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Found 7 results

  1. Dragon has just re-released (original release in 2008?) its 1/72th Blitz kit as Arado Ar-234C-3 with V-1 "Huckepack" - ref.5011 Source: http://www.platz-hobby.com/products/5602.html Box art V.P.
  2. Hi all and here's my latest finish, Revell's ex-Frog Ar-234 B-2 built for a 'Captured' GB on the IPMS Ireland forum. You can read the build thread here but in short: Extras: Small panel line rescribe, Cockpit details added, u/c doors replaced with plastic card; extra links on main gear; drogue chute line; new struts for RATO bottles. Paints: Revell Acrylics by brush, Klear, Flory Models Wash. Decals; From kit. Not my finest but had good fun and I think it scrubs up well for an old kit. Thanks for looking! Cheers, Dermot Revell_1_72_Ar-234_Done (11)r by Dermot Moriarty, on Flickr Revell_1_72_Ar-234_Done (2)r by Dermot Moriarty, on Flickr Revell_1_72_Ar-234_Done (3)r by Dermot Moriarty, on Flickr Revell_1_72_Ar-234_Done (7)r by Dermot Moriarty, on Flickr Revell_1_72_Ar-234_Done (10)r by Dermot Moriarty, on Flickr Revell_1_72_Ar-234_Done (9)r by Dermot Moriarty, on Flickr Revell_1_72_Ar-234_Done (8)r by Dermot Moriarty, on Flickr
  3. After two 1/32nd Bachem Ba 349 Natter kits http://www.fly814.cz/pripravujeme-preparing/ No more details already known but announced in the Fly homepage - ref. 32003 - Arado Ar.234 Blitz V.P.
  4. Club group build on the theme of soft-skinned vehicles any scale, any era. I decided on this... And have made a start with the chassis. Glug down the last of my (cold) tea and off to bed
  5. Just a placemarker for now. First project once I'm underway will be to replace the ghastly clear plastic inner ladder section on the fire-engine with something a little more realistic.....I suspect some other bits and pieces will need replacing while I'm at it.
  6. Hi all, I am new on this forum and this diorama is my biggest work, so far. The basic kits were the Hasegawa's old bf 109E and the Tamiya reissued Opel Blitz. During the building I used a lot of PE and detail sets, such as Eduard, Part, Hauler, SBS Model! Hope you like it! Thanks or watching! Cheers, Matyi from Hungary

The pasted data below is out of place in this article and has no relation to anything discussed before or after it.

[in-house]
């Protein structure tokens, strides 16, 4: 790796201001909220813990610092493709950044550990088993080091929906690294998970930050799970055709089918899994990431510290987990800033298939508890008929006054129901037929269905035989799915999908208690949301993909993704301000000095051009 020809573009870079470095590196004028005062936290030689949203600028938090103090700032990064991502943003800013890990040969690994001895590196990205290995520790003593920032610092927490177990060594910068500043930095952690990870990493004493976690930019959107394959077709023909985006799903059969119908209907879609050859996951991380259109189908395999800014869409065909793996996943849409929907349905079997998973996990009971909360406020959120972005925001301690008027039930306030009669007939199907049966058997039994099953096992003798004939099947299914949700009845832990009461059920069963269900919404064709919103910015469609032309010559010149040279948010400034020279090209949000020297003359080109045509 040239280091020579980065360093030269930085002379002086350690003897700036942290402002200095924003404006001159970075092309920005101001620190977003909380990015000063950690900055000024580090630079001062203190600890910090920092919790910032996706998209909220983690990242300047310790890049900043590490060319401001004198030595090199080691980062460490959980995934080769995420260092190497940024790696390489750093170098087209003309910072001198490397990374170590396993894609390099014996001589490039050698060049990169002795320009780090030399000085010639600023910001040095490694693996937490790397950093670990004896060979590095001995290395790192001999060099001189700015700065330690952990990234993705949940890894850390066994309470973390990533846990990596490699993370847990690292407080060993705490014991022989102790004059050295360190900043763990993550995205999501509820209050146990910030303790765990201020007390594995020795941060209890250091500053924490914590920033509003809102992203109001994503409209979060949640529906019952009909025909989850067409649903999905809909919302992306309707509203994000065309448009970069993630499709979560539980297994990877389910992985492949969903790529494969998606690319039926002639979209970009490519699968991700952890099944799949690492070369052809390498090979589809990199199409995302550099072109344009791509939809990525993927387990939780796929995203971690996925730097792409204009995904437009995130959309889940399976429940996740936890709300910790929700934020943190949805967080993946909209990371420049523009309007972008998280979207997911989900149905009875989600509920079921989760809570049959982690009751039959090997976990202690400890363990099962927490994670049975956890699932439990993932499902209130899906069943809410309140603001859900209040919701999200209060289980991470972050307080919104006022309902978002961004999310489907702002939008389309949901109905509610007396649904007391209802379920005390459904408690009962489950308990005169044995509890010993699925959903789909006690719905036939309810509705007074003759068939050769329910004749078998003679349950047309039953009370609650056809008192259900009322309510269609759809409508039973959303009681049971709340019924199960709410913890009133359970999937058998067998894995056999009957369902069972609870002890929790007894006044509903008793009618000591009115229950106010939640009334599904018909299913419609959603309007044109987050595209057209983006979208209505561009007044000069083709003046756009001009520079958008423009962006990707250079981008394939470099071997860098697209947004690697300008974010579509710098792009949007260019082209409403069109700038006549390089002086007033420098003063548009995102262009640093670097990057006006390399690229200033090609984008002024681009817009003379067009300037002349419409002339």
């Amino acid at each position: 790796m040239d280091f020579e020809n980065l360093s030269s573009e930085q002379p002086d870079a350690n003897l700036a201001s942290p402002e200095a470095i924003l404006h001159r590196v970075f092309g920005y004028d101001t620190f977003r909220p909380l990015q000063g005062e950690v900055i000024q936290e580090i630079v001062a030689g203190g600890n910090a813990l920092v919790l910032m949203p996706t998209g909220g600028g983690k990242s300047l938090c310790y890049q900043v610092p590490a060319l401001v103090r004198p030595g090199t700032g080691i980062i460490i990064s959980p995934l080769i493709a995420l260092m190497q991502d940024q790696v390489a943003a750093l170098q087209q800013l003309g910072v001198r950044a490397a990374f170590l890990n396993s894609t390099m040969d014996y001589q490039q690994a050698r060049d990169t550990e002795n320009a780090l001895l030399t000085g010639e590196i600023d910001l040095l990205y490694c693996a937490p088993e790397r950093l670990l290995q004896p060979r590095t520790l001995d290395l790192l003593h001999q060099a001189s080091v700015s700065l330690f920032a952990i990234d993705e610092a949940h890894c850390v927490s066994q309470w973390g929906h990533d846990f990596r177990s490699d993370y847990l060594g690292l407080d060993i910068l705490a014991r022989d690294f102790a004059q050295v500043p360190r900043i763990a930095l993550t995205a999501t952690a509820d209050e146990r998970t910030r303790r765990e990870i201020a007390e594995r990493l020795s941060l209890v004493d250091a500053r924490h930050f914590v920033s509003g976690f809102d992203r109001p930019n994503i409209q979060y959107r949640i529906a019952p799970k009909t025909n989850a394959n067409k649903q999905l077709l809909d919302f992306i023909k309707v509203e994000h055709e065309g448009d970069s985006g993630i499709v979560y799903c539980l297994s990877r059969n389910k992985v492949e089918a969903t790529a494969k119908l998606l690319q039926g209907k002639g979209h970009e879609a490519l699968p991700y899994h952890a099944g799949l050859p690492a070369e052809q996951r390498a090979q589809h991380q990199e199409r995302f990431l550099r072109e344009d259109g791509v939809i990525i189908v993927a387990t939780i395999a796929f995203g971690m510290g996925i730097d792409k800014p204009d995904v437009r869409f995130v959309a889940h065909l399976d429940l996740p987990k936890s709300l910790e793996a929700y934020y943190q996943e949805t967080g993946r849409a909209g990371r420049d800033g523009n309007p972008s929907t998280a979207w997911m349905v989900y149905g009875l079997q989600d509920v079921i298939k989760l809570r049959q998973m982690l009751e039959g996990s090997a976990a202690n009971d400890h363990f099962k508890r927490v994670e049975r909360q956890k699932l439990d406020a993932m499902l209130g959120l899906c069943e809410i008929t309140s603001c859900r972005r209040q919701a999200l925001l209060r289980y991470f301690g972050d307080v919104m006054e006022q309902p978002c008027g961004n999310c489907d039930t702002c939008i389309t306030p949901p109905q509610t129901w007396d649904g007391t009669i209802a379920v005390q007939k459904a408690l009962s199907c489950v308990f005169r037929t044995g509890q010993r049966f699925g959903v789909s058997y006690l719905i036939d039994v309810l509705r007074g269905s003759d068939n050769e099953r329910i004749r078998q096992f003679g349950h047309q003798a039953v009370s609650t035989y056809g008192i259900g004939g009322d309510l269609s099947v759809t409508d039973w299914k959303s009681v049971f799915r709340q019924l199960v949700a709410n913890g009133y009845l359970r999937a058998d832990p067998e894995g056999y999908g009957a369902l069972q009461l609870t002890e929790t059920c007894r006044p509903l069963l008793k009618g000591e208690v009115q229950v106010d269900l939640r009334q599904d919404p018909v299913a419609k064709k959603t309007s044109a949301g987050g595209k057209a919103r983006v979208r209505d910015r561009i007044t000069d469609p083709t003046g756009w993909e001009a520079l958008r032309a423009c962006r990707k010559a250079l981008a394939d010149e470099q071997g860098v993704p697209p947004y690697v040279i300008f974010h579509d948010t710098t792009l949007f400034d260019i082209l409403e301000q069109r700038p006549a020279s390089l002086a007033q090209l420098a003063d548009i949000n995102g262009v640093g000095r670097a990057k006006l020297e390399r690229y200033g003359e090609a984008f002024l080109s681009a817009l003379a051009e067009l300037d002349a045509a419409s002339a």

7. Arado Ar.234B-2N Blitz 1:32 Fly Models The Ar.234 was the world's first operational jet bomber, as well as the first aircraft to use four jet engines in one of its prototypes. It stemmed from an RLM requirement for a Schnellbomber that could out-pace the Allied air force to bomb specific targets at will. In practice however, it was mostly used as a Reconnaissance aircraft, with only limited quantities available that the Germans didn't want to fall into enemy hands. Initially designed with a jettisonable take-off trolley in much the same way as the Me.163 Komet, the B series was re-designed to accommodate proper landing gear to prevent the stranded aircraft from being easy targets after a mission. It's slender fuselage could accommodate the pilot in the exposed front of the aircraft, and a radar operator could be squeezed into a compartment in the mid-fuselage for the Night-Fighter variant. The rest of the fuselage was taken up with fuel for the thirsty Jumo 004s that caused significant delays to the Blitz's entry into limited service, while the engineers waited for Junkers to produce examples that were flight-worthy and free of defects that were the likely cause of the loss of the first prototype early in the project. The RLM had big plans for the aircraft that were cut short by the end of the war, and it seems that it was a good job the 004s weren't up to the job, as at full-throttle there wasn't anything in the Allied arsenal that could keep up with the 234, let alone close on it from behind. Although the aircraft was fast and manoeuvrable, the take-off run could be fraught because of the sloth of early jet engines spooling up to provide sufficient thrust, so a set of Rocket Assisted Take-Off (RATO) pods were developed to improve the long take-off distance, especially when armed with bombs. The Nachtjäger variant was hastily developed to carry the aforementioned second crewman, plus FuG 218 Neptun radar with antennae attached to the front of the canopy. They also carried a pair of 20mm MG151 cannons in a streamlined gondola in the bay usually allocated for a 1,000kg bomb. Only two of these saw active service, and were not well-liked in that role, probably due to the massive speed differential giving little time to aim the belly-mounted cannons. The end of the war saw the remaining airframes and research falling into Allied hands, much of which went back to American courtesy of Operation Paperclip, with at least four being handed over or traded. The French operated a pair that were captured as war prizes, and the RAF also were left with one or two, which eventually disappeared after the war, probably being scrapped as surplus to requirements. Only one survives today in the Smithsonian in the US. The Kit I can remember the old resin kit of this aircraft in 1:32 being announced, and the excitement of seeing it at Telford some years ago, so was very pleased to hear that Fly were bringing a kit out in the same scale, but using injection moulded parts for the structure, with details provided in resin and Photo-Etch (PE). The kit is now on release, and some build articles have popped up here and there, showing that the kit seems to be living up to expectations. I already have four variations of the Hasegawa kits in 1:48, so you could say that I like the Blitz a bit. The box is quite small and unassuming, with a painting of a 234 flying over a burning landscape in the dark adorning the front. Inside are two main re-sealable cellophane bags, one of which contains the four sprues of sand coloured styrene, delicate Fug antennae and clear parts, both of which are separately bagged inside, the other containing lots of resin, which has again been sub-bagged into three lots, all in re-sealable ziplok bags. The decals and PE are in a separate smaller bag, and the instruction booklet with separate full-colour painting guide are loose in the bottom of the box. A final bag contains two lengths twine and one of wire to be used in the construction. First impressions count, and I am still quite excited about the prospect of building this kit… just wondering when! It is a short-medium run kit, and makes extensive use of resin and PE for the details, so it wouldn't be suitable for someone that doesn't have experience in such things, but if you've a little experience, then it shouldn't present a problem. The resin parts are extremely well cast, and the detail in some of the parts is superb – even down to the fabric effect on the parachute packs at the front of the RATO units. The plastic is well moulded, with nice smooth shiny surfaces reminiscent of MPM/Special Hobby styrene, and the outer skin has restrained engraved panel lines, with the occasional rivet or fastener added for good measure. Construction begins with the cockpit that sits within the glazed nose of the aircraft, and the initial focus is on the instrument panels that are dotted around the front of the cockpit. The panels themselves are moulded in styrene, with the dials moulded in relief, but because of the wide expanse of glazing, the rear of the instruments have been supplied as small resin parts that affix to the rear of the panel, with a short stub to attach a wire to add extra realism. There are also individual instrument decals, the locations for which are shown in a scrap diagram on the page. The side-consoles are styrene based, with PE and resin parts used to improve the detail, and additional instruments are added to the fronts using the same resin rear parts. The pilot's seat is cast in resin and has a rear cushion, and dished metal seat to accommodate the pilot's parachute, to which arms and a full set of harnesses are added from resin and PE respectively. The rear bulkhead is a large chunk of resin that also incorporates the nose gear bay, which has exquisite wiring detail moulded into the back wall. Additional cockpit equipment is added to the bulkhead, along with the rudder beams that carry the PE rudder pedals. The bulkhead has a substantial projection moulded in (the nose gear bay's roof), which is extended by another detailed "floor" section between the rudder arms, and the seat is attached just forward of the sloped section. The inside skin of the front fuselage is moulded as a single part, and has no sidewall detail, because this is added by installing slim styrene skins to which the sidewall equipment is attached, after which the pilot's side consoles are glued, using the bottom of the skins as a location aid. A circular clear part fits in the floor before the main cockpit assembly is installed, along with the side-mounted control column and a narrow front bulkhead. This assembly is then set aside while the main fuselage is detailed and joined together. A pair of nicely detailed resin main gear bays fit into each side of the fuselage, although with only the smaller bay door open, there won't be much to see. The larger bay door is moulded closed, as this is how it would be seen on the ground for the most part, unless there is maintenance underway in that area. It is probably best to install the bays after you have cut out the top fuselage section required for the radar operator's "booth", which happily runs along panel lines, but don't forget to also cut out the portholes that permit limited vision to the sides. The majority of the radar op's cockpit is moulded as a single piece of resin that incorporates the front bulkhead, side-consoles, instruments and even a fire-extinguisher moulded integrally. The rear bulkhead has the main instruments moulded in, as well as their wiring, which disappears off through a hole. The radar op sits facing the tail, and has a seat identical to that of the pilot, with another set of arms and seat harness included. Once this is painted and installed, the fuselage can be joined together, and the semi-recessed bomb-bay added to the extended oval hole in the lower fuselage. The main bays have a curved cut-out in them to accommodate this "bay", so you shouldn't have too much trouble getting it into place. The wings and tail are built up next from upper and lower halves, and the tails installed at 90o to the fin that is moulded into the fuselage halves. Its rudder is separate, and all the tail surfaces have mass-balances added to both sides, while the rudder's trim-tab actuating ram is also a separate part. Under the tail is the cover for the drag-chute housing, which is added from PE, and the cable is simulated by using the black "twine" that is provided with the kit. It is held in place by three PE hoops, and terminates in a resin housing at the rear, leaving a loop to hang down, which makes it look like a WWI tail skid! The wings fit to the fuselage using the usual tab and slot system, and should be at 90o to the vertical, as shown in the accompanying scrap diagram. All the flying surfaces are moulded into the main planes and the elevators, so if you wanted to add a little candour to your Blitz, you'll need to break out the razor saw. They do have mass-balances on the upper sides however, to add a little detail. Each wing needs an engine nacelle, which are built up from a pair of halves, split vertically, and a resin front and rear engine face, which are very nicely detailed indeed. The edges of both plastic and resin parts have been chamfered nicely to give a very neat fit, and only the inner lips of the intakes might need a spot of filler if they are still visible after installation. To ease fit, there are a pair of small location lugs moulded onto the inner skin of the nacelles, which will also prevent the resin from falling into the interior if you mess up the gluing. A trio of auxiliary intakes are added to the front of the engine, best done after they are glued together and any seams hidden. The rear exhaust bullets are made from two styrene halves that drop inside the centre of the resin part, allowing easier painting if you leave them off until after. The completed nacelles should be glued onto the underside of the wing using the pair of curved panel lines as a guide, after which you can add the two-part extra fuel tanks to their lower surface, using the supplied short pylons and anti-sway braces, plus a flat "pad" on the underside of the engine, although the exact location of the pad isn't clearly shown during construction. The RATO pods are made from a two-part barrel and a resin parachute pack to the front, which deployed when they were jettisoned, so that they could be re-used. They are attached to the under wing by a framework made up from four parts of delicate styrene that will need care in cleaning up, as well as achieving the correct angles. A length of twine is used to make the chute deployment cable, which attaches to the front of the pack and at the top of the framework via two PE rings. The two main gear legs have a styrene main strut and resin scissor-links fore and aft, to which the two-part wheels are added to the axles at the lower end. These fit into sockets on the bay roof, and a retraction jack is added to a PE bracket on the leg and the main bay doors to hold them open at the correct angle. The bay doors are styrene parts with PE hinges and bracket, but they could probably do with a little more detailing on the inside face at this scale. The nose gear leg is quite complex, and is built around a sturdy Y-shaped leg, with a main retraction leg that attaches to the very depths of the rear of the bay, and has two smaller jacks to the sides, and a pair of PE rods join the front to the back. A set of scrap diagrams show the build process to aid you in getting the correct geometry with the minimum of fuss, which is rather helpful, given the closeness of the bay walls. The two-piece wheel sits between the yoke that is added to the bottom of the main leg, and another pair of styrene bay doors with PE hinges are added to the sides. The rest of the model requires the addition of lots of clear parts, which you did remember to dip in Klear earlier, didn't you? The sprue is small, but the parts within are quite large, and of good optical clarity, but most clear parts respond well to a dip, and it helps protect them against paint damage and superglue fogging, so why not? The first part is the clear cover for the FuG 350 Naxos radar detector, which fits just forward of the wing root along with the D/F loop antenna on the top of the fuselage. The main canopy is next, and this requires some preparation before it is added to the model, one aspect of which will cause a little raising of eyebrows, as it requires a lot of care and careful measuring. Because the Nachtjäger is only one of a number of variants, the holes for the FuG 218 antennae aren't pre-drilled, so you have to do the job yourself. In fairness to Fly, it would have required a lot of expensive tooling for one variant, and the scrap diagrams show exactly where you need to drill. Take extreme care at this stage, and drill lightly, making sure that you are keeping the angles correct, and that the antennae will fit through the hole, the size of which isn't disclosed. A number of trial fits are recommended, and taping the canopy in place, or even tack-gluing it in place with GS-Hypo cement may well pay dividends. There are a substantial number of parts to add to the upper canopy half before it can be installed, including the periscope with its exterior aerodynamic fairing, and internal eye-cup made from resin. There is also an additional instrument dial, hand-hold, canopy opening lever, and the main instrument panel, which is braced by a PE frame that attaches to the inside lip of the upper canopy. A bar is then added to the lower edge, which is the mounting point for the FuG antennae. In the lower portion, a flare-gun is inserted into its port, and a pair of PE braces are added. Assuming that the drilling of the canopy has gone well, it is now time to add the radar antennae, which comprises four support arms that pass through the canopy and meet at the centre of their mounting bar on the top and bottom. To these are added the H-shaped antennae, and you'll need to take care to get everything lined up here to avoid it looking like a bad game of Kerplunk! Two scrap diagrams show the correct alignment of the finished article from front and side. The last clear part is the canopy/cover for the radar operator's cubby hole. This should fit snugly into the hole you cut earlier, so it's as well to pattern said hole around the insert, to ensure a good fit later. Only the centre of the part is left clear, so you will need to mask the large porthole before you begin painting. Only the belly-mounted cannon pack is left to install, and this is an impressive-looking piece of kit, with a space-age curve to every surface, and finely cast hinges all around. The barrels are separate resin parts, and it mounts to the centre of the recess, using four resin sway-braces to keep it stable. That's it. Construction is finished. Markings Fly have generously included markings for four aircraft in three different schemes, and the separate markings guide shows large side profiles for both sides, and smaller top and bottom profiles, so you'll not have to guess any of the markings. From the box you can build one of the following: W.Nr.140146 SM+FF Flown by Oblt. Bonow, Kommando Bonow, Oranienburg, 1945 – RLM82 over RLM76 with white crosses. W.Nr.140145 SM+FE Flown by Haptm. Bisping, Kommando Bonow, Oranienburg, 1945 – RLM81/82 splinter camo, over RLM76 undersides, with white crosses. W.Nr.140344 T9+EH Flown by Oblt. Erich K Sommer, Campoformido Air Base (Udine), Italy, April 1945 - RLM81/82 splinter camo, over RLM76 undersides, with white crosses. W.Nr.140173 F1+MT 9./KG76 Flown by Hptm. Josef Regler, March 1945 - RLM81/82 splinter camo heavily oversprayed with RLM76 on sides and upper surfaces, over RLM76 undersides, with white crosses. The decals are printed anonymously, and are of good quality, having their Swastikas printed in halves for the usual reasons. They have good register, sharpness and colour density, and plenty of stencils are included for all parts of the model. A number of lengths of black stripe with silver rivets is also included, to decal around the cockpit – a feature that is quite prominent on the real thing. Conclusion This looks to be a winner, although a few folks will be put off by the resin and PE, but these really contribute to the overall quality of the detail, so are an absolute necessity. Detail is good throughout, whilst leaving areas such as the engine nacelles ripe for the aftermarket to provide us with full engine detail. Considering the relatively affordable price of the kits (there is more than one version), there's a lot in the box, so if you like this genre, the Blitz, or just fancy a change, it's a very interesting kit that seems to build up pretty well. Very highly recommended. Review sample courtesy of